Learning the Daily Office – part 3 of 12

So you’ve heard about the Daily Office, specifically the Anglican tradition of daily prayer and scripture reading, and you want to enter into this beautiful and formative tradition?  Great, grab a prayer book and go!  Except, maybe someone already said that and you don’t know where to start… or worse, you did try it and it was just too much?  The length of the Office was overwhelming and the contents too complicated to navigate when you’ve got no experience with liturgy.  We understand, we’ve all been at that place before!  Some just don’t remember it as well as others.

Diving into the full Prayer Book life of worship doesn’t work for everyone; sometimes you have to work your way up toward that discipline, adding one piece at a time as you grow comfortable with each feature and learn how to “do” them all.  This post series is basically a twelve-step program to help you advance in the life of disciplined prayer from zero to super-Anglican.  The pace is up to you – the goal of this sort of spiritual discipline is consistency, not “how much” you do.

Step One: Pray a Psalm followed by the Lord’s Prayer.
Step Two: Add a Scripture Reading

Step Three: Add more Psalms and Lessons

If all’s going well, your twice-daily round of praying a psalm and reading a scripture lesson has increased your appetite for both.  Individuals may well find more comfort and affinity with one of those over the other, but as you grow into the Daily Office tradition there’s still more of both to add.  When you’re consistently covering one Psalm and Lesson each morning and evening, it’s time to add a second Lesson and additional Psalms to each Office.  You will be reading all the Lessons in the Daily Office Lectionary, and it’s probably time also to upgrade from the 60-day Psalter to the Anglican standard monthly psalter.

The monthly psalter is outlined in a table that is provided on page 735, just before the Daily Office Lectionary begins, but the Psalms themselves are also in the Prayer Book, on starting on page 270.  If you weren’t before, it’s time to start using the Prayer Book Psalter.  Even though you’re reading from a Bible, there are a few reasons to prefer the Prayer Book for the Psalms:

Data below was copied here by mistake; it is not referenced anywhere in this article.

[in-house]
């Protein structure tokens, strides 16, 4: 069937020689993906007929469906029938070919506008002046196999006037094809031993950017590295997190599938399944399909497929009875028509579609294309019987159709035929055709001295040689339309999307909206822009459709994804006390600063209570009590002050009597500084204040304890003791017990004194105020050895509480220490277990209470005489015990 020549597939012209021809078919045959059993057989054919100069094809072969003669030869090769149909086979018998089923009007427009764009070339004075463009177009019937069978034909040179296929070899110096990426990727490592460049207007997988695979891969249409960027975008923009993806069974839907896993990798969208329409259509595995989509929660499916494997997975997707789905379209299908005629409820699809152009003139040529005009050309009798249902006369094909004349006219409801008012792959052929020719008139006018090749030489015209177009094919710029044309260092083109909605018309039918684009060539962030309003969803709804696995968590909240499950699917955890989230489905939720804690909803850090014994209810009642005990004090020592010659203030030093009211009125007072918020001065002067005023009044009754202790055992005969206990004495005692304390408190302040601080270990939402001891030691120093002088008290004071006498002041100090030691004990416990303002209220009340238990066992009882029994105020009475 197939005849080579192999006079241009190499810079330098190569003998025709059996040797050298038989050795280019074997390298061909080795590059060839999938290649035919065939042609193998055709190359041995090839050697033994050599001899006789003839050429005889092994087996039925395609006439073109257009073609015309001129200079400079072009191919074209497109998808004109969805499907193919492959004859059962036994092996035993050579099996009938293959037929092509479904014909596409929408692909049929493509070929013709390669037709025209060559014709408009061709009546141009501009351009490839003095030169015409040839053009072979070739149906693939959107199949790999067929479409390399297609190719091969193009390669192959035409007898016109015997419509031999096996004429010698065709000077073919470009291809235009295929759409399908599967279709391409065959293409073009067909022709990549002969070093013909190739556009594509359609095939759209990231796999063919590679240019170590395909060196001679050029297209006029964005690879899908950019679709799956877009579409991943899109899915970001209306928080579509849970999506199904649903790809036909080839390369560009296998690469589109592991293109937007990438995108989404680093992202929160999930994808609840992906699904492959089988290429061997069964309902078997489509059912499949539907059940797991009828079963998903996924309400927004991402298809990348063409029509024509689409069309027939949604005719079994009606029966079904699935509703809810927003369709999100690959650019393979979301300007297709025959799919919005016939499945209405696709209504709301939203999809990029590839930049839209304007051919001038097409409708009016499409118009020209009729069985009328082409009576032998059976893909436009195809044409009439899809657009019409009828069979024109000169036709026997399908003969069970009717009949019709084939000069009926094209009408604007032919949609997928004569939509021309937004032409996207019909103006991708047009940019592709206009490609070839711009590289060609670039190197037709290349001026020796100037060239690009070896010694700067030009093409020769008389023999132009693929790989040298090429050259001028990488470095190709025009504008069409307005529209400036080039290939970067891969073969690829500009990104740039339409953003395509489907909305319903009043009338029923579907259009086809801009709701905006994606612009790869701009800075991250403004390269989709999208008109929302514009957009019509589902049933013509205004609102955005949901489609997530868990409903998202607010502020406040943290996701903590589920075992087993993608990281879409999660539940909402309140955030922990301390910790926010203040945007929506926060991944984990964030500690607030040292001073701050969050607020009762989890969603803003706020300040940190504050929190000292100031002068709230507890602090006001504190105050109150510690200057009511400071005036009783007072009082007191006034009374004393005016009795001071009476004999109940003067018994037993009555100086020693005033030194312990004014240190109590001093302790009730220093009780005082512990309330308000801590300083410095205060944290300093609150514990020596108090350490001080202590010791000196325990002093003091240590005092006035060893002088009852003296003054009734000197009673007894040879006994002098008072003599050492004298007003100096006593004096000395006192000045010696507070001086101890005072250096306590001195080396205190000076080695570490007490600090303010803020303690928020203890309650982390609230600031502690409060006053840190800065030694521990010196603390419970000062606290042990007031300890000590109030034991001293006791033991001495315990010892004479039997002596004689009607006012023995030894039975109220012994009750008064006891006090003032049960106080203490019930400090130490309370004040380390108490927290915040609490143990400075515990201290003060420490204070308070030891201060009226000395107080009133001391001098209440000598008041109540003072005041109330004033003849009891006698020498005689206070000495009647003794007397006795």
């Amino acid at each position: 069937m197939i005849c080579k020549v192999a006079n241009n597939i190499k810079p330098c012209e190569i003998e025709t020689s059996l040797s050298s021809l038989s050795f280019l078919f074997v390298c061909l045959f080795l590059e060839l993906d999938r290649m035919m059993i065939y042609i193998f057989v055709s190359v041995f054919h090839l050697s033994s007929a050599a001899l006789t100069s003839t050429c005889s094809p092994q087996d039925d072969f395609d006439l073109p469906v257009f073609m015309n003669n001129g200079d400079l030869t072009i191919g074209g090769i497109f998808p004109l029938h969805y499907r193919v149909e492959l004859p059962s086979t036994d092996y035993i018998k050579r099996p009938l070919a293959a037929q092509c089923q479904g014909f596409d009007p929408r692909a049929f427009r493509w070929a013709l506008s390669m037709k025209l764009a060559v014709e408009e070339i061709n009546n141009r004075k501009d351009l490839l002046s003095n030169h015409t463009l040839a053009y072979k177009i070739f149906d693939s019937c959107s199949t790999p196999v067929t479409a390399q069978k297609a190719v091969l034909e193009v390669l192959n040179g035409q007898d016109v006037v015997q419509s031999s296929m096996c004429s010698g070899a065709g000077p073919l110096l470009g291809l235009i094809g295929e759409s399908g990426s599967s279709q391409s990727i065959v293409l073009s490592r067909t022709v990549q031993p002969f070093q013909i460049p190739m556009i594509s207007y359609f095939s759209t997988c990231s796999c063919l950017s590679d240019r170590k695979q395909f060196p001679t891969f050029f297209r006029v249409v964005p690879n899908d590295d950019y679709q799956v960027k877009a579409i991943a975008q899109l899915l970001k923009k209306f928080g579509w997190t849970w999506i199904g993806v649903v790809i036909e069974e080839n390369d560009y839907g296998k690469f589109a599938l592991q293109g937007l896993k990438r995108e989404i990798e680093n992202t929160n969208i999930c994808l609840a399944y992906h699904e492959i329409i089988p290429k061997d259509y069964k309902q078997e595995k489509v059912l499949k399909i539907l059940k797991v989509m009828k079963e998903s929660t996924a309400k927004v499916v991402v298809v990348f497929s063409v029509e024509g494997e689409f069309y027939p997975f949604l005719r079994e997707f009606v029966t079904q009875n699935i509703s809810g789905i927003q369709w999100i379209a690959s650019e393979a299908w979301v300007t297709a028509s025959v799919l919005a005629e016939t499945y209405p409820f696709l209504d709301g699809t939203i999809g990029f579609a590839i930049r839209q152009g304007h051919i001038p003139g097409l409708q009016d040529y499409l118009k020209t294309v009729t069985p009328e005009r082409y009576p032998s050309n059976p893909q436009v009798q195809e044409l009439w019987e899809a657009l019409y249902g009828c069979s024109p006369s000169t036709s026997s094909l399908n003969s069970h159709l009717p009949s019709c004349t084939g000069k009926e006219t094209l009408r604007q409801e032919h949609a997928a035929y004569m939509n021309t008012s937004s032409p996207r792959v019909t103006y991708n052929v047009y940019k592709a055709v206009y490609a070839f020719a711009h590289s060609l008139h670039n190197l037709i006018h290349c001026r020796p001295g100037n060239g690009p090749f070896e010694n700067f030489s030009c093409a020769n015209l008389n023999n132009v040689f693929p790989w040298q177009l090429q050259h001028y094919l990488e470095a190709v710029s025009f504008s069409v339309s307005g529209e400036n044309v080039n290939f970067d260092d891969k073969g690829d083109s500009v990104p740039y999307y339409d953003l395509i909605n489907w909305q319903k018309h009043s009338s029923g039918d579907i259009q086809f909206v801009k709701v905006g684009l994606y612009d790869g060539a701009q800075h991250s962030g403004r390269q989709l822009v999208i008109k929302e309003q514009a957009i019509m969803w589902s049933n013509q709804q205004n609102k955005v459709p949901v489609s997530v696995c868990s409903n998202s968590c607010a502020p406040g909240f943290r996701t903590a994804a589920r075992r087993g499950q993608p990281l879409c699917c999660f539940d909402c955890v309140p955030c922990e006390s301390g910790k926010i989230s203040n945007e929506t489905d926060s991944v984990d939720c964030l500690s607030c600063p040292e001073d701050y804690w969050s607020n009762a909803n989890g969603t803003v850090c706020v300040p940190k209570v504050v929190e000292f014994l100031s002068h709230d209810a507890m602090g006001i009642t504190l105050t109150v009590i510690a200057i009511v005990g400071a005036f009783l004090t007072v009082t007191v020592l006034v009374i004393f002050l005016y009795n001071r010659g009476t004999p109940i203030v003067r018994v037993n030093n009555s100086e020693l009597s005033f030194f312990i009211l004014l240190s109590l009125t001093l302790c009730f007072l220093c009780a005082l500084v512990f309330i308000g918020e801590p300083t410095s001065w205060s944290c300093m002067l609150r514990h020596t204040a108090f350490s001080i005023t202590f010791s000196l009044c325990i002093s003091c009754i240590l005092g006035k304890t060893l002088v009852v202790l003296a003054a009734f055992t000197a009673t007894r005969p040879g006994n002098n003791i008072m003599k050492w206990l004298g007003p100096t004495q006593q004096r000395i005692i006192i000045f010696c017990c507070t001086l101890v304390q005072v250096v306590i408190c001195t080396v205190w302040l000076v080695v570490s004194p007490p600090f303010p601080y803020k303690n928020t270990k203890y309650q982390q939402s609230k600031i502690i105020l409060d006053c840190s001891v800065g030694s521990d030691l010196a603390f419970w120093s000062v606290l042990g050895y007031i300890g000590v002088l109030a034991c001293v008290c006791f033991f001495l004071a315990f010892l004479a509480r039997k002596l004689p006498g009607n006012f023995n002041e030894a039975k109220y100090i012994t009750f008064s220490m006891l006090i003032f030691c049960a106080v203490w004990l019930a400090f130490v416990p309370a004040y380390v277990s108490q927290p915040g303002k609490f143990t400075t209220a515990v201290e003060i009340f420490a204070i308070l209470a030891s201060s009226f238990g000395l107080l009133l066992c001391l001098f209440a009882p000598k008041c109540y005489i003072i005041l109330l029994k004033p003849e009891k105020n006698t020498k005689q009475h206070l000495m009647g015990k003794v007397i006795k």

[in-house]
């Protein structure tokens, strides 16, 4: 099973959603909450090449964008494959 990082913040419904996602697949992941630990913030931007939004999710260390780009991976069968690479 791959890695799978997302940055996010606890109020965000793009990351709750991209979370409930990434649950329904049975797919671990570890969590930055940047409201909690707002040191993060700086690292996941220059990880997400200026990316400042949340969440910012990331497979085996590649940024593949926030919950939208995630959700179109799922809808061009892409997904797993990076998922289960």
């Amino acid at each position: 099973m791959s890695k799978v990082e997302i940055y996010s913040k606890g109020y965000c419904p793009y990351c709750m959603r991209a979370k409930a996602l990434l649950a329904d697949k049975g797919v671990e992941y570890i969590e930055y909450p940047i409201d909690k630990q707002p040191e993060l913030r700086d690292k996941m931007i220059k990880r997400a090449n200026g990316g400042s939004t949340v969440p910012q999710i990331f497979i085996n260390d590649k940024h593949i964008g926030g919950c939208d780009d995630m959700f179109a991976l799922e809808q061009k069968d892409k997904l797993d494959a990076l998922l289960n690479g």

1. The Prayer Book Psalter clearly marks out where the psalms for each Office begin (every morning and evening for each day of the month, read sequentially).
  2. The Prayer Book Psalter translation is intentionally poetic and beautiful, which cannot be said about any mainstream Bible translation.  The ESV or NASB may be the best translations for study, but we’re here to pray the psalms, not analyze them.  (Not that you can’t study the psalms of course, it’s just that the Office is time of prayer.)
  3. Using the Prayer Book is a useful skill that you will be developing bit by bit from here on.

Logistically, what you probably want to do at this point is different from how the Office in its full form will work.  Ultimately, all these Psalms will be prayed in a row before the Lessons, and there will be different things after each reading.  But for now, start in the psalms for the morning and evening and save the last one or two to pray between the two Lessons, or perhaps after both Lessons.

The point of interspersing the Psalms with the Lessons is to provide a little distance between the two readings.  In the Daily Office Lectionary the readings are just moving sequentially through the Bible independently of one another, so by stopping to pray a Psalm after the first lesson you “clear your mind” a little bit before reading the next lesson.  You don’t want to conflate them in your head and attempt to link them together artifically; that’s not how a Daily lectionary works.  Taking a moment to pray a Psalm after each Lesson also helps keep your reading in a context of prayer, cutting down on the “study” mentality and enhancing the “worship” mentality.  Again, this is not to say that studying the Bible is bad, but that such should not interrupt the course of worship.  At most, make a highlight or note in your Bible or on a book mark so you can return to it when the prayer time is concluded.


Your Morning & Evening Offices are now looking like this:

  1. Psalm(s) to pray
  2. Old Testament Lesson (occasionally the first lesson is from the NT instead)
  3. Psalm to pray
  4. New Testament Lesson
  5. Psalm to pray (maybe)
  6. The Lord’s Prayer

The length of time to do all this is probably about five minutes, maybe as many as ten if the readings are particularly long and you’re reading them out loud.   Same with the Psalms – praying them means reading them aloud – and sometimes they can be a little lengthy too.

Learning the Daily Office – part 2 of 12

So you’ve heard about the Daily Office, specifically the Anglican tradition of daily prayer and scripture reading, and you want to enter into this beautiful and formative tradition?  Great, grab a prayer book and go!  Except, maybe someone already said that and you don’t know where to start… or worse, you did try it and it was just too much?  The length of the Office was overwhelming and the contents too complicated to navigate when you’ve got no experience with liturgy.  We understand, we’ve all been at that place before!  Some just don’t remember it as well as others.

Diving into the full Prayer Book life of worship doesn’t work for everyone; sometimes you have to work your way up toward that discipline, adding one piece at a time as you grow comfortable with each feature and learn how to “do” them all.  This post series is basically a twelve-step program to help you advance in the life of disciplined prayer from zero to super-Anglican.  The pace is up to you – the goal of this sort of spiritual discipline is consistency, not “how much” you do.